Wednesday, 13 November 2013

Mostly mosses

A chill must have gripped my readers' hearts when, in my last blog, I mentioned that I was considering checking out the mosses and liverworts of the Byfield area. But putting such thoughts aside I sallied forth a couple of days ago to renew my contact with these much-neglected plants.
Blue Roundhead, Stropharia caerulea?
Flower bed in Byfield. 8 November, 2013

In fact, the first organism to catch my attention as I passed the village hall was not a moss or a liverwort. Not a plant at all but a fungus. With a cap only 20 mm across it would have been easy to overlook it but its pale blue colour, glistening with slime made it stand out among some dark wood chippings. I am not a mycologist and therefore cannot be confident in my identification but, if it is not Blue Roundhead (Stropharia caerulea), it is certainly one of its close relatives.

I pressed on and after an hour or so had recorded half a dozen mosses and liverworts, all very common. On a fence post in the Pocket Park was Common Pincushion Moss (Dicranoweisia cirrata). 

Common Pincushion, Dicranoweisia cirrata. Byfield Pocket Park
8 November, 2013

Each moss species tends to favour a particular substrate - acid rock, alkaline rock, tree bark, bare soil and so on. A weathering fence post such as the one shown is a typical habitat for Common Pincushion.

Adjacent to the Pocket Park is a burial ground. Large areas of the "turf" were composed more of moss than grass, the culprit being Springy Turf-moss, Rhytiadelphus squarrosus. It is indeed very springy and pleasant to walk on - but try telling that to a gardener whose lawns are infested with it. It is a beautiful moss too under a microscope, a feature to which my photograph fails to do justice.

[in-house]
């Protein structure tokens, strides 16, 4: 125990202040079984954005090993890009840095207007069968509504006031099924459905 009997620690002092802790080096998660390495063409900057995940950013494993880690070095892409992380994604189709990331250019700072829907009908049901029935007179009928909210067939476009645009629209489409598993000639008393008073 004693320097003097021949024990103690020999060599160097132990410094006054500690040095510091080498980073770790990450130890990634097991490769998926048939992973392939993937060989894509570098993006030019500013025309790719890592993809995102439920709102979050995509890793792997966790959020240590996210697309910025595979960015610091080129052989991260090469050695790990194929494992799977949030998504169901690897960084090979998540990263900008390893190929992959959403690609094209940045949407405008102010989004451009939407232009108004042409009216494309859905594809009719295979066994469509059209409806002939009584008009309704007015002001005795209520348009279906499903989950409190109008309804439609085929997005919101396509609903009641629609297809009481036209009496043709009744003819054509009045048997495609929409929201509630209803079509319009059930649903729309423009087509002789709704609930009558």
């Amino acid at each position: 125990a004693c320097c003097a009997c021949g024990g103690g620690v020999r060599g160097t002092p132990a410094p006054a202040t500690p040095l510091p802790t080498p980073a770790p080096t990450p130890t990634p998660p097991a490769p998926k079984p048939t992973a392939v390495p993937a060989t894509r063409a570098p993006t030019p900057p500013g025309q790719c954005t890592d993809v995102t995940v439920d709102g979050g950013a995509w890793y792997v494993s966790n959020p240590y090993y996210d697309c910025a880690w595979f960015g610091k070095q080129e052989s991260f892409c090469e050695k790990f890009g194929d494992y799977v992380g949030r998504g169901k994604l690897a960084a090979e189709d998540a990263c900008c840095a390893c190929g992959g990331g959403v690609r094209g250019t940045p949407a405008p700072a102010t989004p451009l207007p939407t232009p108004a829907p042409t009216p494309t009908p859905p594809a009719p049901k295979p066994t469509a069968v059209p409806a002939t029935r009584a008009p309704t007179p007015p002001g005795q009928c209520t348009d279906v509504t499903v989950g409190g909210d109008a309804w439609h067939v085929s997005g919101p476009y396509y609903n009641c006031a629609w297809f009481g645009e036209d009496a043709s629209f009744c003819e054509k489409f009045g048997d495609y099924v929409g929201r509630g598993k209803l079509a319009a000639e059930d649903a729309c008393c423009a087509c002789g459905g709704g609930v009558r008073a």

Springy Turf-moss, Rhytiadelphus squarrosus
Byfield burial ground, 8 November, 2013

My final call was the churchyard. (Come to think of it, its the final call for many of us.) Again, very commonplace mosses were present until, on a damp shady section of wall I saw something rather different. "Ah," I said to myself. "That looks like a Pouncewort." (Don't tell porkies. Admit you didn't have a clue!) O.K. other than recognising it as a liverwort, I really didn't know.  Once home, a bit of investigation with Watson (that's E.V.Watson*, not Sherlock Holmes' sidekick) I keyed it out as Lejeunea cavifolia. Latin names are often a bit of a mouthful but the common name is Micheli's Least Pouncewort. For once the Latin name seems simpler. 

Micheli's Least Pouncewort, Lejeunea cavifolia.
On wall, Byfield churchyard. 8, November, 2013

This liverwort is largely confined in Britain to Wales and the west country. It is only known from a handful of sites in Northamptonshire so I was smugly satisfied with my find. 

Once home, I paid attention to the porch over our own front door. It is constructed using a fissile limestone akin to Collyweston Slate and is a congenial home for many mosses. The most abundant of these proved to be Grey-cushioned Grimmia, Grimmia pulvinata, instantly recognisable from the way its setae (fruiting capsules) are curved over to bury their heads among the leaves. Long, whiskery leaf tips give it a greyish appearance.

I finally strolled around my back garden
Overhanging porch with a rich growth of mosses.
Byfield, 8 November, 2013
in search of Common Pocket-moss. It is unusual in appearance, looking like a minute fern. Very common, I have found it in many gardens growing on damp, bare soil and again I was not to be disappointed. The area in which I found it is constantly disturbed by weeding, hoeing and so on. It looks delicate but it is a tough little plant and survives against the odds.

Common Pocket-moss Fissidens taxifolius in my own garden
8 November, 2013



I was uneasy about the 'Pouncewort' so I sent a sample to Rachel Carter, the county bryophyte recorder. She identified it as a considerably commoner but close relative, Porella platyphylla, known as Wall Scalewort. 

* E.V.Watson, "British Mosses and Liverworts". First published in 1955 it is, with numerous revised editions, still perhaps the best introductory book on the subject.

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